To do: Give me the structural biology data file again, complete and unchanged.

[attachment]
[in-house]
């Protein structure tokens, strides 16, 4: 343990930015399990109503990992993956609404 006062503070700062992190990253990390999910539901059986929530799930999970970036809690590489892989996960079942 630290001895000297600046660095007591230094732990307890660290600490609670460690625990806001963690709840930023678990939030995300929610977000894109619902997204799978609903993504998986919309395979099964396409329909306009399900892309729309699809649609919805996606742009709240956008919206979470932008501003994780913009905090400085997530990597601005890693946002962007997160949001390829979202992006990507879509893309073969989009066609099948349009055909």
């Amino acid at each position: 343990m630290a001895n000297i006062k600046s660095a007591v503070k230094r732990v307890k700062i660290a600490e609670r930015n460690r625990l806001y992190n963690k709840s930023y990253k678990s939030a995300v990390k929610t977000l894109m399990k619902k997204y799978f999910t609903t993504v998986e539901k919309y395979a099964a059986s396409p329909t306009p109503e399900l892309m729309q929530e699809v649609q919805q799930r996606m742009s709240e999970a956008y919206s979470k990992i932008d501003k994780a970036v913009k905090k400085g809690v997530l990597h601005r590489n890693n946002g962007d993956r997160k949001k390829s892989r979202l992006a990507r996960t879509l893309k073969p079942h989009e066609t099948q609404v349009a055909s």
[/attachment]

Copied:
[in-house]
């Protein structure tokens, strides 16, 4: 343990930015399990109503990992993956609404 006062503070700062992190990253990390999910539901059986929530799930999970970036809690590489892989996960079942 630290001895000297600046660095007591230094732990307890660290600490609670460690625990806001963690709840930023678990939030995300929610977000894109619902997204799978609903993504998986919309395979099964396409329909306009399900892309729309699809649609919805996606742009709240956008919206979470932008501003994780913009905090400085997530990597601005890693946002962007997160949001390829979202992006990507879509893309073969989009066609099948349009055909």
């Amino acid at each position: 343990m630290a001895n000297i006062k600046s660095a007591v503070k230094r732990v307890k700062i660290a600490e609670r930015n460690r625990l806001y992190n963690k709840s930023y990253k678990s939030a995300v990390k929610t977000l894109m399990k619902k997204y799978f999910t609903t993504v998986e539901k919309y395979a099964a059986s396409p329909t306009p109503e399900l892309m729309q929530e699809v649609q919805q799930r996606m742009s709240e999970a956008y919206s979470k990992i932008d501003k994780a970036v913009k905090k400085g809690v997530l990597h601005r590489n890693n946002g962007d993956r997160k949001k390829s892989r979202l992006a990507r996960t879509l893309k073969p079942h989009e066609t099948q609404v349009a055909s």